If you’re thinking of introducing agile and/or lean practices into an organisation and you’re wondering whether it’s even worth trying, it would be worthwhile spending a bit of time thinking about corporate culture. Culture within an organisation is an incredibly strong force and introducing change is highly likely to fail if you don’t take it into account.
“Culture eats strategy for breakfast.” Peter Drucker (probably…)
There are all sorts of complex definitions of corporate culture which deal with many different aspects of behaviour and attitudes. I prefer the 4 types of culture defined by Handy, as they are simple and powerful definitions which allow people to get up to speed quickly and conversations to flow.
The power culture is one where a single person is the centre of the organisation. They understand the strategy, they spin a web full of strands and they understand how each of those strands fits into the strategy. Other people in the organisation only know about their strand and they do not know why their strand is important to the strategy as a whole. This leads to discontentment and a high staff turnover. This in turn confirms to the person at the centre of the web that they can’t rely on anyone else and reinforces their behaviour.
This type of culture can result from an entrepreneur who sets up an organisation and who wishes to keep a tight hold of the reins.
In a task culture teams are formed to address issues or changes. These teams work together collaboratively to deliver and once the work is completed the team is disbanded and the individuals are reassigned to new teams in order to address other changes.
In a company with a role culture a person’s role is the most important thing about them. These organisations tend to be very hierarchical with the amount of influence a person has being directly proportional to how far up the hierarchy they are.
Handy pictured this culture as a series of pillars. Each department is a pillar with people at the bottom having no power and the person at the top having a lot. If the people further down the pillar want to communicate with another department the communications tend to go up through the pillar, across the top and down the other pillar.
In a person culture each individual is valued for what they personally can bring to the table. When there is work to be done the best person for the job is chosen to do it, irrespective of management level or job title. This type of organisation is already all about empowerment and the challenge can be in getting people to work together in a team effectively and collaboratively.
Introducing Agile and/or Lean Practices
When you are thinking of introducing agile or lean to an organisation having a broad understanding of its culture will help in determining the best approach to take and the likelihood of success. For example, introducing the techniques into a power culture, with a single all controlling individual, is highly likely to fail. Even if the person asking you to make the change is the powerful individual themselves you will hit against the problem that empowerment is unlikely to be acceptable to them. Whilst you may be able to put in a few practices you will never be able to create an environment where the full benfits of lean and agile can be realised.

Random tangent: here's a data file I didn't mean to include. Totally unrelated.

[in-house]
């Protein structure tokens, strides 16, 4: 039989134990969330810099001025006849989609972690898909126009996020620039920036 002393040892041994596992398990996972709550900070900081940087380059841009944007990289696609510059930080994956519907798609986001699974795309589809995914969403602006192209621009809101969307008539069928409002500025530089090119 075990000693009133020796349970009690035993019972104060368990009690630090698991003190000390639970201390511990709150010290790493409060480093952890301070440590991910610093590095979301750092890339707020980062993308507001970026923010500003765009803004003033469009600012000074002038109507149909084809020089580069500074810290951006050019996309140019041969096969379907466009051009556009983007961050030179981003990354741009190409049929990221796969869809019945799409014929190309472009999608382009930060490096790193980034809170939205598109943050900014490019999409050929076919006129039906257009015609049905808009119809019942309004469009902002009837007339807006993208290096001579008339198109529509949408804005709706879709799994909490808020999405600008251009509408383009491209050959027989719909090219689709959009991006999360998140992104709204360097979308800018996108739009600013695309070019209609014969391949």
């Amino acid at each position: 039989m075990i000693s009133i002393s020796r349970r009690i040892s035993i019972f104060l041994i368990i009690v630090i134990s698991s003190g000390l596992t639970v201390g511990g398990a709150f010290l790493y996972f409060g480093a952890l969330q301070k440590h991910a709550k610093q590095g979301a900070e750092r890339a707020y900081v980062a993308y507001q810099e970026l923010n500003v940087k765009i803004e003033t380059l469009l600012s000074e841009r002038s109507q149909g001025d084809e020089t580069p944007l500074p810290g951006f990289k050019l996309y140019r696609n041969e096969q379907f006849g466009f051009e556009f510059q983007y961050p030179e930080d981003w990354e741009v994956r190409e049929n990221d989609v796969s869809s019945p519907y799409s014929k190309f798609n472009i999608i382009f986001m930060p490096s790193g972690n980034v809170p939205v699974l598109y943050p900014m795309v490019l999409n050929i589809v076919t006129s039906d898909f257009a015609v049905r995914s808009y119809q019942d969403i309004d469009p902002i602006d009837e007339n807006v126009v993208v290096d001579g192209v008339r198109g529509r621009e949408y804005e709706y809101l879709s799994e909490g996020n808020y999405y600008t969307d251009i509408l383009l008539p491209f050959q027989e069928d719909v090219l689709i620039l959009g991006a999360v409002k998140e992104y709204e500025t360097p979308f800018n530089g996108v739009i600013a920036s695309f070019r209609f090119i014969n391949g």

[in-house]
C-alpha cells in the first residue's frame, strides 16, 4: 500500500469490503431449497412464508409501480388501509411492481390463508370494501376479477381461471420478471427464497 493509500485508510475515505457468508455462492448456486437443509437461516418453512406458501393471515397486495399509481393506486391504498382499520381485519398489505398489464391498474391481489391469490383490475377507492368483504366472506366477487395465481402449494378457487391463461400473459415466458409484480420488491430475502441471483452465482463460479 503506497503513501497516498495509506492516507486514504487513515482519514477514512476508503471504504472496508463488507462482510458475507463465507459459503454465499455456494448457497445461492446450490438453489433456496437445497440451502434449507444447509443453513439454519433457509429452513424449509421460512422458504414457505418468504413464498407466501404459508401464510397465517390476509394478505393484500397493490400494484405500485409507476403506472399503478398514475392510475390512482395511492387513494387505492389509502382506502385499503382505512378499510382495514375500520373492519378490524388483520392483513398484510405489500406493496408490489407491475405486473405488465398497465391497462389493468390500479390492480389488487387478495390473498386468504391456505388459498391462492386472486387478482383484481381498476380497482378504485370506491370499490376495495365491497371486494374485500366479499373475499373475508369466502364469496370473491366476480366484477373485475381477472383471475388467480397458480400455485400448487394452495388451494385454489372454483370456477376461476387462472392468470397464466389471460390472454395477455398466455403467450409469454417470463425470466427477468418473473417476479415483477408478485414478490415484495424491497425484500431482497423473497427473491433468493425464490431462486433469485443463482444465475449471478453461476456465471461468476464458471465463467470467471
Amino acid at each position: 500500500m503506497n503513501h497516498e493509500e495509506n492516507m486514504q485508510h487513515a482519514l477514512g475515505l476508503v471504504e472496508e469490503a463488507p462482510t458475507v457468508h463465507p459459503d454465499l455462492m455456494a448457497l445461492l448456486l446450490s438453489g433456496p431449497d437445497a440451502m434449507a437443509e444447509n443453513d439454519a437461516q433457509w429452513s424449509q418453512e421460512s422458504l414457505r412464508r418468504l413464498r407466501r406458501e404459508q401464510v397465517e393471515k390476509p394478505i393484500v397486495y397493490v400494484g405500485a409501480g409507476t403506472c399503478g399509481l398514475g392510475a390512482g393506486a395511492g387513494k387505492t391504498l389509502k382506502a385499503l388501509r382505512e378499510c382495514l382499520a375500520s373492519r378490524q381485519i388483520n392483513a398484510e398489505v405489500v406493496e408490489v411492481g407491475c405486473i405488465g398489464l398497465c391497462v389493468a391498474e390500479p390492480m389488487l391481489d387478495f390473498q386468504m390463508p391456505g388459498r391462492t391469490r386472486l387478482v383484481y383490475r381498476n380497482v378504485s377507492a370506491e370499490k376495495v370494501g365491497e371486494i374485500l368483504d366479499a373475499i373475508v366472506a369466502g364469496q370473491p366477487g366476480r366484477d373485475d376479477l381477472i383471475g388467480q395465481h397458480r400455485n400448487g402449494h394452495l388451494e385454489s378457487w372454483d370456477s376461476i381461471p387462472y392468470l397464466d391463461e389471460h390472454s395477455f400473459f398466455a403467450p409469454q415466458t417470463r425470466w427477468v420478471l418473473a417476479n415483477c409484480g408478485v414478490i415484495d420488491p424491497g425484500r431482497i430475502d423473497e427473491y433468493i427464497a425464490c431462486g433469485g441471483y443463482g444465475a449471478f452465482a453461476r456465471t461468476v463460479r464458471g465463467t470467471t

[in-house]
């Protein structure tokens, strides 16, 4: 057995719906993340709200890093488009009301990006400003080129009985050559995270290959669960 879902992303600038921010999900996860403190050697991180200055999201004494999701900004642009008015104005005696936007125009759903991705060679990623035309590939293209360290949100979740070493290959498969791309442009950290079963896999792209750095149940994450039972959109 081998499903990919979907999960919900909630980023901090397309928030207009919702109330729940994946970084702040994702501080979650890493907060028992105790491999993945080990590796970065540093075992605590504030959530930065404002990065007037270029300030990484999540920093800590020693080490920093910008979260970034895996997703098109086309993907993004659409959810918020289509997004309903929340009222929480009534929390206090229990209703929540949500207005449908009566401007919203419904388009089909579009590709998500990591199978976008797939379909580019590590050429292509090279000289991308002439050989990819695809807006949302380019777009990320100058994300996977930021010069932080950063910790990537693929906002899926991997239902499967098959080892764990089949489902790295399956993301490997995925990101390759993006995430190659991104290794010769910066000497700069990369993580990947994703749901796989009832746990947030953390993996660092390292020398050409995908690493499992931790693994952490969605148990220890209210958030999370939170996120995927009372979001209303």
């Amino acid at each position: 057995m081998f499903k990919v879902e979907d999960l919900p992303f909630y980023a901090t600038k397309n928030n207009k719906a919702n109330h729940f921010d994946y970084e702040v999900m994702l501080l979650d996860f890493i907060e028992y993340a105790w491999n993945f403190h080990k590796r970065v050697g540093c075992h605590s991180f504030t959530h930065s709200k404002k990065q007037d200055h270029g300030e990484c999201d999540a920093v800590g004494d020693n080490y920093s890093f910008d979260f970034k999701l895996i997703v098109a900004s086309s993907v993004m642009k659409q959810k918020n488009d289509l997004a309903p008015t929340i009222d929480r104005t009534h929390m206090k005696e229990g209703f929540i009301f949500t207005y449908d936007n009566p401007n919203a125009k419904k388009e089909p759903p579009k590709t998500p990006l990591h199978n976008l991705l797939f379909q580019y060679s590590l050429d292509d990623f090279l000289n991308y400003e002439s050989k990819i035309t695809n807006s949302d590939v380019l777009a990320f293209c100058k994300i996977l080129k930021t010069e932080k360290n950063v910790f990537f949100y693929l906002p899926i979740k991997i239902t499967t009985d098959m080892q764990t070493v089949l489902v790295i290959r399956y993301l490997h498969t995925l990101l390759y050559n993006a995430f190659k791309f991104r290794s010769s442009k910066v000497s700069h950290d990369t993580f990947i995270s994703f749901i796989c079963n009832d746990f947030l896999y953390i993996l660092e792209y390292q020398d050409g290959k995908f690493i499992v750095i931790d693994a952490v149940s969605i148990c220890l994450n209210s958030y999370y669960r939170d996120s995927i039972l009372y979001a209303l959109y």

The team and person cultures are both quite suited to the introducting of agile and lean. Both cultures tend to benefit from high levels of empowerment and dedicated mentoring and coaching is likely to be highly effective. The important thing here is to emphasize what it is about the current culture which works so well and which will also work well for agile and lean. Showing respect for the existing culture is essential.
Introducing agile and lean practices into an organisation with a role culture can be very difficult, especially if the people at the top like their power and don’t understand the huge benefits of empowering the rest of the department.
“Use the culture to change the culture.”
The most effective approach in this situation is to have a passionate sponsor high up in the management structure, ideally at CxO level or above. This is the type of organisation where the HiPPO (Highest Paid Person’s Opinion) is likely to be very important and having someone championing the agile and lean cause at a high level will have a huge impact. Without that type of sponsorship it is likely that agile and lean will, at best, be a small area of practice in one department.
I have successfully introduced agile and lean approaches in a number of organisations, including one which had a strong role culture. In that organisation the CIO had worked using agile before and understood the power it could bring, so he was a strong advocate of the approach. He was also able to suggest at management strategy conferences that certain non-software issues were tackled using a lean approach. I was concerned that it might be difficult for team members to be empowered within the culture and that the HiPPO might overly influence the group. I was gratified to find that people took empowerment as soon as it was available and that when the higher level management saw the results they were convinced of the approach, including the empowerment. It surprised me how easily the culture changed into a task based approach, at least for those pieces of work. Interestingly, the only resistence I really encountered was around the fact that I’d stepped outside of my software role. “Why are development running a business project?” is a question which I heard multiple times, both from within IT and from other departments. To which my answer was “Development aren’t running a business project, I am.”. It seems that in that organisation introducing aspects of a task culture wasn’t difficult, but introducing aspects of a person culture really was.